I was 16 years old when I discovered my passion. I had my first job as a camp counselor at a day camp in my town. My two co-counselors and I were in charge of a group of 18 six-year-olds. We dealt with everything that summer. Wet pants, poop on the toilet seat, underwear stuck on top of the door, you name it. And I loved every minute. I would go home every evening exhausted but ecstatic, recounting all of the funny things the children had said to me that day to my parents, like when a kid knocked on my bathroom door just to tell me he was saying “hi.” I began to realize that no matter how tired they made me, no matter how much sweat and blood they drew from me, working with these kids was making me happier than I’d ever been. I remember thinking to myself one afternoon, “I wish I could be a camp counselor forever,” only to realize a split second later that I kind of could. I could make a career out of working with children. I could teach.
This newfound realization only proved to grow as I continued to work at the camp and took advantage of more opportunities to work with children. I mentored students on viola, tutored a little girl in reading and took a service trip to Tanzania where I taught English in a primary school. This is when my passion began to move from merely loving to work with children to loving to teach them as well. I couldn’t shake the feeling that even the little things I was teaching these kids would stick with them for their entire lives. Helping that girl learn to read is something that will have a profound impact on her for as long as she lives. When I was playing with one of the little girls in Tanzania after class one day she turned to me and said, “I write better because of you," which is something that has stuck with me to this day. Even something as simple as teaching these kids to sound out letters would be giving them a gift that they could use to progress in life.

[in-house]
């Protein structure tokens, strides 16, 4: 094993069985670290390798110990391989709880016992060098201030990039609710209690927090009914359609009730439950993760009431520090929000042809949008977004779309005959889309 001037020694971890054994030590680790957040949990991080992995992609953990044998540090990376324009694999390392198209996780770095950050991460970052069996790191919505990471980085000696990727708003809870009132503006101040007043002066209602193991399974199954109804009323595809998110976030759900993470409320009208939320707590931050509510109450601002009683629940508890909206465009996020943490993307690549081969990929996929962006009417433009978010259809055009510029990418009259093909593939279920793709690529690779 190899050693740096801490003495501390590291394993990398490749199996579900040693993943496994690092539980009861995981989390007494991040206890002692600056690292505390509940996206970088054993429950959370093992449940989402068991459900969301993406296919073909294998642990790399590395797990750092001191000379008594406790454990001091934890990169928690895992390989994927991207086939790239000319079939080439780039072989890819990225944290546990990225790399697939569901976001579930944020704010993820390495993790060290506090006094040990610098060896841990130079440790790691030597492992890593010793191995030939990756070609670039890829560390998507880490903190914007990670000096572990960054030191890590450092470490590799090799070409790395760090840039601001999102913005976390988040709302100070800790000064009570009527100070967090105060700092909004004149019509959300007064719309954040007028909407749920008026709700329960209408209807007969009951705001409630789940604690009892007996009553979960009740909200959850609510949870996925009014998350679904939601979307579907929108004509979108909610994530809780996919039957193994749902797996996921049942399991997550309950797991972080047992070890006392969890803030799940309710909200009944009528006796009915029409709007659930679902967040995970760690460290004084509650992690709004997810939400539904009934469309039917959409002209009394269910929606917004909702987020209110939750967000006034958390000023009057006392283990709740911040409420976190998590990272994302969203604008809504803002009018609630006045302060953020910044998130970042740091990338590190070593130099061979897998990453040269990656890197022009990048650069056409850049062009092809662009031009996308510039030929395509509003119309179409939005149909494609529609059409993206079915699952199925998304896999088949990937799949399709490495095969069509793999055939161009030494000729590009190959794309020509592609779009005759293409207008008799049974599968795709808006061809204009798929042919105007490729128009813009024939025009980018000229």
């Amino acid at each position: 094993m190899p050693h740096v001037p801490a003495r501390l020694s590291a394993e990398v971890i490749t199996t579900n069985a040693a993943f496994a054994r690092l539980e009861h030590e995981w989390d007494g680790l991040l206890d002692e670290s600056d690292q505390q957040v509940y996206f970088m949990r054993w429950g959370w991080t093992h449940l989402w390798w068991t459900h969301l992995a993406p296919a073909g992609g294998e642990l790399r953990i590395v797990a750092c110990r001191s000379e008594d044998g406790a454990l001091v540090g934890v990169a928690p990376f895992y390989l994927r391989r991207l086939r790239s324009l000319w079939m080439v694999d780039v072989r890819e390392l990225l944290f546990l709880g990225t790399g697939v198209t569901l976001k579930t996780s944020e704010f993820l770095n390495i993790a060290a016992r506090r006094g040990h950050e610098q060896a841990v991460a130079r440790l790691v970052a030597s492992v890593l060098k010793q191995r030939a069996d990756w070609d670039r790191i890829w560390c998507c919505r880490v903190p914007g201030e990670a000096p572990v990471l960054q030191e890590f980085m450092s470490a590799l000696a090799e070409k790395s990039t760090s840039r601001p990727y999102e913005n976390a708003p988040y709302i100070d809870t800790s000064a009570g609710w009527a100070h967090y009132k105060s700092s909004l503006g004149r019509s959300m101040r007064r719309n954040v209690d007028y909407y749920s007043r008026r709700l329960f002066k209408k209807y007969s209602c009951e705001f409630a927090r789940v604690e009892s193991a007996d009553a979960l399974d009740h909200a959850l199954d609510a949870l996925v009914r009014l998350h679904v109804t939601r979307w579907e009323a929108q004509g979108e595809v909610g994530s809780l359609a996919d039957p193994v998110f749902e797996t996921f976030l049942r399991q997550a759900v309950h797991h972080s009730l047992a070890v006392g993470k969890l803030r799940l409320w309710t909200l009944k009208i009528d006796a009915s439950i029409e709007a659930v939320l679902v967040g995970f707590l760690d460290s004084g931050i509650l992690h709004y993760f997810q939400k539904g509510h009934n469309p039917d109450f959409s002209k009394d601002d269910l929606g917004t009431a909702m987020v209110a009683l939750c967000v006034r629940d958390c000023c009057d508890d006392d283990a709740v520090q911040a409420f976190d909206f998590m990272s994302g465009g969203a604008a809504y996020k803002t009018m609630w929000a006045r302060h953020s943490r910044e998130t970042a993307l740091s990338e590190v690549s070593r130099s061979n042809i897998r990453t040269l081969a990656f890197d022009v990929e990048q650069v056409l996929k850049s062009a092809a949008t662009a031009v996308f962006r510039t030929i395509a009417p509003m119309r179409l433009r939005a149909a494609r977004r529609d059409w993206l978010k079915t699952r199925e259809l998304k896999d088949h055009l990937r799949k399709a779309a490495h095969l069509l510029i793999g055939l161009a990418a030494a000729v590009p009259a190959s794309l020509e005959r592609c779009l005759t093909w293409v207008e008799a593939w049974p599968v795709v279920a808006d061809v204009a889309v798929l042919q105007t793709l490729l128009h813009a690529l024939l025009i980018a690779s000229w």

Not only am I able to impact individual kids as a teacher but through the classroom setting I’m able to touch the lives of the next generation. It is literally the closest thing there is to changing the future. I may not be curing cancer, or solving world hunger, but I can teach kids to read so that they go on to cure cancer and solve world hunger. Through this sort of ripple effect, I am touching more lives by cultivating the lives of others who will go on to leave lasting impacts on even more people.
I also believe that education is one of the best ways to reach every child, or as close to that as possible. By this, I mean that some children will invariably always come from home environments that are less than substantial. However, one thing that (virtually) all kids have in common is that they go to school. Therefore, teachers have the perfect opportunity to provide that structure, nurturing environment and guidance a child might otherwise be missing.
In this way, I believe that education is one of the most important routes a person can choose to take as it has such a profound impact on both individual lives and society at a greater level.